Age-Related Gender Differences in Expression Levels of Tau Interacting-Ubiquitin Specific Peptidase-9
This study examines whether a specific gene on the Y chromosome can confer protection against Alzheimer’s disease. If so, this protection may explain some of the gender differences that make females more susceptible to Alzheimer’s than males.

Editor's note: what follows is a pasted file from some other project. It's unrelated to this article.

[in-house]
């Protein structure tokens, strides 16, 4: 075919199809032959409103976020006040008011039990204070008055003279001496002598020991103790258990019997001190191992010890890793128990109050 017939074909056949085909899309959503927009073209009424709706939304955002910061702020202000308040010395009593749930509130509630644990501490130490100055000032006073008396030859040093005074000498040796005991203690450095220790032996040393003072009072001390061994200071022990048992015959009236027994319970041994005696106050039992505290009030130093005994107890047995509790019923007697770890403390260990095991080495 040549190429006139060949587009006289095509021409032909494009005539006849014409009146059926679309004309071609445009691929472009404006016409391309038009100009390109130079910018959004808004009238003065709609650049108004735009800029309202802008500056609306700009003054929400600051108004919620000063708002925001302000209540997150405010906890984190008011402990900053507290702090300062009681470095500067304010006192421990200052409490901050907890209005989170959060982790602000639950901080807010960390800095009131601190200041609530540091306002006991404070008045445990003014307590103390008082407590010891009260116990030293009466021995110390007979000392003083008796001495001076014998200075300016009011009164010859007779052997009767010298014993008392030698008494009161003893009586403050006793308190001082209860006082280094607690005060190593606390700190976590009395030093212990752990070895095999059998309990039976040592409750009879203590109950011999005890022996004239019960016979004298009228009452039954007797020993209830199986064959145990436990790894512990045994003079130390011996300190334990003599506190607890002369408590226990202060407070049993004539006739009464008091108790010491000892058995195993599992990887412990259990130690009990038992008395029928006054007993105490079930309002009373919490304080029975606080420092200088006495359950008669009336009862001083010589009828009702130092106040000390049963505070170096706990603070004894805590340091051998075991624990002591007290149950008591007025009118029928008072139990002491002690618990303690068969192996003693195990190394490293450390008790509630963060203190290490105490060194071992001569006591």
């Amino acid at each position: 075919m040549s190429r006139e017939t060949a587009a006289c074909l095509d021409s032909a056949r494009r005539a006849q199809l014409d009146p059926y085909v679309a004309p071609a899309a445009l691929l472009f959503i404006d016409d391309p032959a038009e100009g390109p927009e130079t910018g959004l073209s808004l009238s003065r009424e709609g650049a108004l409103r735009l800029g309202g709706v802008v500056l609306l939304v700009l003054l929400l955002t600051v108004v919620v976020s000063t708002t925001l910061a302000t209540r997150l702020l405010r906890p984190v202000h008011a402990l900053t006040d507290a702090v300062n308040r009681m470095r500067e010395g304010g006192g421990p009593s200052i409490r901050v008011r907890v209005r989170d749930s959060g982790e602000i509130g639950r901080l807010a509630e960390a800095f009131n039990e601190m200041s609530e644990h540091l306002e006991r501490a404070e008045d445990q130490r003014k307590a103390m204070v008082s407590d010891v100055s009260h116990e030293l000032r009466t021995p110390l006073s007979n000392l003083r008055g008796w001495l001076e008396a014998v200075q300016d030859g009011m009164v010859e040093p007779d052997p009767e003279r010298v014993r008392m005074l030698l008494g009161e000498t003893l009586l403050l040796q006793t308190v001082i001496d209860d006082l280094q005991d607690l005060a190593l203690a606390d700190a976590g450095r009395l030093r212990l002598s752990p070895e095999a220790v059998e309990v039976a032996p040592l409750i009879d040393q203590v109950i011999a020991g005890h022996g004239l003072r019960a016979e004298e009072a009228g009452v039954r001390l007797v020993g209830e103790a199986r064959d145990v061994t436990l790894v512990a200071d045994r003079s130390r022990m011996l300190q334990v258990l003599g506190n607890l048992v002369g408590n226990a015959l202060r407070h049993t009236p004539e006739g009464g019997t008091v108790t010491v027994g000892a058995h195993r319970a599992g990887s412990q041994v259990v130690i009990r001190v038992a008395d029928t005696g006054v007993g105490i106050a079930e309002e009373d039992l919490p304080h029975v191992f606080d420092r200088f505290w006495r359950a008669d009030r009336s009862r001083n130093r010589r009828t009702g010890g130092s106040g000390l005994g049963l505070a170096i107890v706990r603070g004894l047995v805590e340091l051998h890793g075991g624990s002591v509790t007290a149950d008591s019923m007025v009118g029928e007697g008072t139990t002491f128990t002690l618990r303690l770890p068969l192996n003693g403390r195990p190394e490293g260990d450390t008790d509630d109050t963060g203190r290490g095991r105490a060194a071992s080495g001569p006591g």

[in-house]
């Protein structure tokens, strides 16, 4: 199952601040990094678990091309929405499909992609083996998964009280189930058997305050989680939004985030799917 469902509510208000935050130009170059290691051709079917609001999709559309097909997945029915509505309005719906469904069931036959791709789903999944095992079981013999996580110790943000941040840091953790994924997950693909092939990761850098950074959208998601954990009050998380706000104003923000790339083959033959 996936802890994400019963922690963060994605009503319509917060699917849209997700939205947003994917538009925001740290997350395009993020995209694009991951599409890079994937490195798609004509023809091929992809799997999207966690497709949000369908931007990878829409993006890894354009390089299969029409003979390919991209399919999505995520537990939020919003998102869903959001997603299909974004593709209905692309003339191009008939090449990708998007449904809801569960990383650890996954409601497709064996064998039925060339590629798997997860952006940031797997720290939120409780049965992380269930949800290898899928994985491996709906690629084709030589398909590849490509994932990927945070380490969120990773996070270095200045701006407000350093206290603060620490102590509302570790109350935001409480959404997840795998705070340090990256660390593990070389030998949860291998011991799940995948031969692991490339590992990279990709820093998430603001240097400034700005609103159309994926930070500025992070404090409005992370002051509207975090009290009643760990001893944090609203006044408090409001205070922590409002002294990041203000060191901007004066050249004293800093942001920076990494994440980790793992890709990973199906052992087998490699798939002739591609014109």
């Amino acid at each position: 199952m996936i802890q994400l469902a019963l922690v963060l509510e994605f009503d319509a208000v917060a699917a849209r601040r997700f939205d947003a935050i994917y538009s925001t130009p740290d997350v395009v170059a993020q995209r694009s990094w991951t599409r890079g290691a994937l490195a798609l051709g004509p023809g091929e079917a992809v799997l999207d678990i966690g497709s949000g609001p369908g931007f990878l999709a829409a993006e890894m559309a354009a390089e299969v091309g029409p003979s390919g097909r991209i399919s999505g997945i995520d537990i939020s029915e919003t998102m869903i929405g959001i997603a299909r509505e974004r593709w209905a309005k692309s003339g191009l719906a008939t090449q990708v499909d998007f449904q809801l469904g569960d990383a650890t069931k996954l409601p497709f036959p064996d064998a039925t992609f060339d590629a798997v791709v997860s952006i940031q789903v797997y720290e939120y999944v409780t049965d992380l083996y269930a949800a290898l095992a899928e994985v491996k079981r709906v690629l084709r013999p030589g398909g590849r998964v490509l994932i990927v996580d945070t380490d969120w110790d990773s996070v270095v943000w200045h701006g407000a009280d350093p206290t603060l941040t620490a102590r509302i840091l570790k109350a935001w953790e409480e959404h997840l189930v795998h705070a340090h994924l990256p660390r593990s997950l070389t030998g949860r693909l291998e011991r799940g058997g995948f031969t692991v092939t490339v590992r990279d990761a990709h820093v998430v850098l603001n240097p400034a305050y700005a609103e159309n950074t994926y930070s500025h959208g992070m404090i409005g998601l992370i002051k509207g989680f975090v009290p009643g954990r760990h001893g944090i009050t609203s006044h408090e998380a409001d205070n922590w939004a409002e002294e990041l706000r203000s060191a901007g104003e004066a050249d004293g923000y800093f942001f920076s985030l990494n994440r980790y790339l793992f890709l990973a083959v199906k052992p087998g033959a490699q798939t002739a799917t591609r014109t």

Recent studies on aging of the human brain show that age-related gene expression changes may display significant differences between the genders. One of the genes with the largest differences between male and female expression levels across multiple brain regions during adulthood is the Y chromosomal ubiquitin-specific peptidase 9 (USP9Y; the differences are not compensated by the female homologue USP9X). Interestingly, in post-mortem brain samples from male Alzheimer’s disease (AD) patients a significant down-regulation of USP9Y is observed as compared to unaffected male controls, while no significant changes are detected for USP9X. Studying the protein interaction network reveals associations of USP9Y with microtubule-associated protein tau (MAPT), known for the formation of neurofibrillary tangles in AD, and with SIRT1, previously linked with aging/longevity and AD. USP9X/Y is also a known regulator of the TGF-beta/BMP signaling pathway and deubiquitinates monoubiquitinated SMAD4, opposing the inhibitory activity of E3 ubiquitin-protein ligase TRIM33 and resulting in downstream TGF-beta activation. Since previous studies showed neuroprotective effects for TGF-beta activation in multiple in-vitro and in-vivo models of neurodegeneration, and fly AD models affirm an involvement of USP9X/Y in MAPT regulation, the combined observations suggest that age-dependent higher USP9X/Y levels in males may contribute to previously observed gender differences in AD.